Steiner Wants Judge To Decide District 3 City Council Race

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FRAMINGHAM – Current District 3 City Councilor Adam Steiner said tonight, November 18, that on Friday, he will file an appeal of the election result by the City of Framingham with Massachusetts Superior Court.

“Tomorrow I will formally request that this process begin,” wrote Steiner on his social media page.

On election night, November 2, the unofficial results had City Council Vice Chair Adam Steiner with 997 votes and Feeney with 995 votes.

Feeney filed for a recount last week.

On Tuesday, November 16 a recount was held and Feeney picked up 2 votes, making it a virtual tie at 997 votes each.

City Clerk Lisa Ferguson said the tie meant there was a “failure to elect.” She said that would be the official city election result “until a court decides otherwise.”

Steiner has decided he wants the courts to decide.


Feeney has request a special election be held to determine the District 3 City Councilor seat. She wants the voters of Precinct 4 and 7 to decide the Councilor.

“Honest people can and did disagree on the intent of these two ballots, and in situations like this, the recourse in addressing this disagreement is to ask a Mass. Superior Court Judge to review the ballots in question and apply their expertise in election law and procedures. The goal of this will be to clarify the intentions of those two voters and ensure that the city election results reflect the will of these voters. Tomorrow I will formally request that this process begin,” wrote Steiner tonight.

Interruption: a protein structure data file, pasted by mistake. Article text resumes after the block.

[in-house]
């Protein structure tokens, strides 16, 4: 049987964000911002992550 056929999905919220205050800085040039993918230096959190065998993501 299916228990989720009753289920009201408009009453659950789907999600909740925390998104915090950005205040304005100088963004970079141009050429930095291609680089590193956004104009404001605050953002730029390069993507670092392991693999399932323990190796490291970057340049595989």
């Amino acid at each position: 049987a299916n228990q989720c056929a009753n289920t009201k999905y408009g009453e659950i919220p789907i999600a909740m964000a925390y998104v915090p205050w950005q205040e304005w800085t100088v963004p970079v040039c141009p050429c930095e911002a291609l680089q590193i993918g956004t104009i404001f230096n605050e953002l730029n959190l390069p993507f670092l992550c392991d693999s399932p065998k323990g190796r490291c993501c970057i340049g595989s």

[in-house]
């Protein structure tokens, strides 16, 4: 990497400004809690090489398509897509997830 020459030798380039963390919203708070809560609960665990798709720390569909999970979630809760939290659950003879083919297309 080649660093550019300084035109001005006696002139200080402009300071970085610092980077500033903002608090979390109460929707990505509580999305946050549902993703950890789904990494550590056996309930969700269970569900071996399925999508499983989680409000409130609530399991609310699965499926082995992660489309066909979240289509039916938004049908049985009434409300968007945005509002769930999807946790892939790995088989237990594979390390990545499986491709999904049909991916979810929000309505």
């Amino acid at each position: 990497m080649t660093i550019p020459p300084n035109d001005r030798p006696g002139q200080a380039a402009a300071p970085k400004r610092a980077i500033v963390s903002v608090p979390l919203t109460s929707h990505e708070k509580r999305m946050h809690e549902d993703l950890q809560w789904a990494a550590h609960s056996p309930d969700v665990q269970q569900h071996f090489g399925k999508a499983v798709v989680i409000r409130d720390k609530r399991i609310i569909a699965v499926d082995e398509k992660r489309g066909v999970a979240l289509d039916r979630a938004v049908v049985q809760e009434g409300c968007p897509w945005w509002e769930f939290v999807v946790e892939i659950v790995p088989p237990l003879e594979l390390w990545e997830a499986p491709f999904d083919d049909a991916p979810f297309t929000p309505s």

“Things are happening very quickly with the District 3 City Council election, and I want to take a few minutes to explain to you where things stand,” wrote Steiner. “The recount from Tuesday produced two additional votes for Ms. Feeney that had been read by the voting machines on November 2 as blanks. This reclassification of these two ballots at the recount on November 16 resulted in a tie. The recount was well-run with legal counsel and dedicated volunteers advocating for both candidates.”


“With the two ballots in question, the registrars were split on the intention of the voter, and I continue to believe that these two additional votes were awarded to Ms. Feeney in error. These two ballots showed votes in other races with fully filled-in ovals, but only a tiny stray dot in the District 3 City Council race oval. This type of stray dot is known in election law as a hesitation mark and is not considered a sign of voter intent when inconsistent with other votes on the ballot, which is the case here. Based on the ballots, it seems clear to me that these two voters did not wish to vote in the City Council race and a stray mark does not change that intention,” wrote Steiner.

“It is worth noting that more than 120 other District 3 voters also chose not to vote in the City Council race on November 2,” wrote Steiner.


Steiner said the “goal of this will be to clarify the intentions of those two voters and ensure that the city election results reflect the will of these voters.”

Feeney has already requested a special election. After the judicial review of the ballots, if a clear winner was not decided on November 2, I am perfectly willing to participate in a special election. However, our primary goal is to respect the intentions of the votes cast on election day, and a judicial review of these ballots is the next step in this process,” wrote Steiner, who has served as the District 3 City Councilor since Framingham became a City.

City Council Chair George P. King Jr. has called for a special City Council meeting on Tuesday to discuss a special election.


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